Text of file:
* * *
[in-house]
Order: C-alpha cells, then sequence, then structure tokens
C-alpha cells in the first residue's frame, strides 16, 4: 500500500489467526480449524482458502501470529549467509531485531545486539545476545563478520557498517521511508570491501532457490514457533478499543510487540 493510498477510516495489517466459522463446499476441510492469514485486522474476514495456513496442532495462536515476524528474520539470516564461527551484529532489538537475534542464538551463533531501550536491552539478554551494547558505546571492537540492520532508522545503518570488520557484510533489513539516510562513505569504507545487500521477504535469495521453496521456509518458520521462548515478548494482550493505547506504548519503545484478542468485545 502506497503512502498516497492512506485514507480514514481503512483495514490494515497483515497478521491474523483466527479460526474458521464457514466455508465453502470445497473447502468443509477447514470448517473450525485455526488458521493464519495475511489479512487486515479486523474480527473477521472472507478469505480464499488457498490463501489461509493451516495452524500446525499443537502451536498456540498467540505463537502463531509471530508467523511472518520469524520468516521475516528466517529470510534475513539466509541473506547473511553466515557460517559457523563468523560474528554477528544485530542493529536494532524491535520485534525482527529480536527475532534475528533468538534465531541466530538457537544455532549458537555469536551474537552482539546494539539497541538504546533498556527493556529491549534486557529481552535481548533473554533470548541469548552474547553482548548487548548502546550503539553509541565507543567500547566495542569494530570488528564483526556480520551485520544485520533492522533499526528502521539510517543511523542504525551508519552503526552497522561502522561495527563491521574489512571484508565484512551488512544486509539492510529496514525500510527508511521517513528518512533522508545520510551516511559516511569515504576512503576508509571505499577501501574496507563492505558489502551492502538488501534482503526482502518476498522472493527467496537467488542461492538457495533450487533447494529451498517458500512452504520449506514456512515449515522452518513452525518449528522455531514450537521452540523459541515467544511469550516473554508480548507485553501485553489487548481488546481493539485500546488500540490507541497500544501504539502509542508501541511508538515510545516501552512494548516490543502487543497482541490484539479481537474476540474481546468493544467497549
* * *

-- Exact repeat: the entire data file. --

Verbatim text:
[in-house]
Order: C-alpha cells, then sequence, then structure tokens
C-alpha cells in the first residue's frame, strides 16, 4: 500500500489467526480449524482458502501470529549467509531485531545486539545476545563478520557498517521511508570491501532457490514457533478499543510487540 493510498477510516495489517466459522463446499476441510492469514485486522474476514495456513496442532495462536515476524528474520539470516564461527551484529532489538537475534542464538551463533531501550536491552539478554551494547558505546571492537540492520532508522545503518570488520557484510533489513539516510562513505569504507545487500521477504535469495521453496521456509518458520521462548515478548494482550493505547506504548519503545484478542468485545 502506497503512502498516497492512506485514507480514514481503512483495514490494515497483515497478521491474523483466527479460526474458521464457514466455508465453502470445497473447502468443509477447514470448517473450525485455526488458521493464519495475511489479512487486515479486523474480527473477521472472507478469505480464499488457498490463501489461509493451516495452524500446525499443537502451536498456540498467540505463537502463531509471530508467523511472518520469524520468516521475516528466517529470510534475513539466509541473506547473511553466515557460517559457523563468523560474528554477528544485530542493529536494532524491535520485534525482527529480536527475532534475528533468538534465531541466530538457537544455532549458537555469536551474537552482539546494539539497541538504546533498556527493556529491549534486557529481552535481548533473554533470548541469548552474547553482548548487548548502546550503539553509541565507543567500547566495542569494530570488528564483526556480520551485520544485520533492522533499526528502521539510517543511523542504525551508519552503526552497522561502522561495527563491521574489512571484508565484512551488512544486509539492510529496514525500510527508511521517513528518512533522508545520510551516511559516511569515504576512503576508509571505499577501501574496507563492505558489502551492502538488501534482503526482502518476498522472493527467496537467488542461492538457495533450487533447494529451498517458500512452504520449506514456512515449515522452518513452525518449528522455531514450537521452540523459541515467544511469550516473554508480548507485553501485553489487548481488546481493539485500546488500540490507541497500544501504539502509542508501541511508538515510545516501552512494548516490543502487543497482541490484539479481537474476540474481546468493544467497549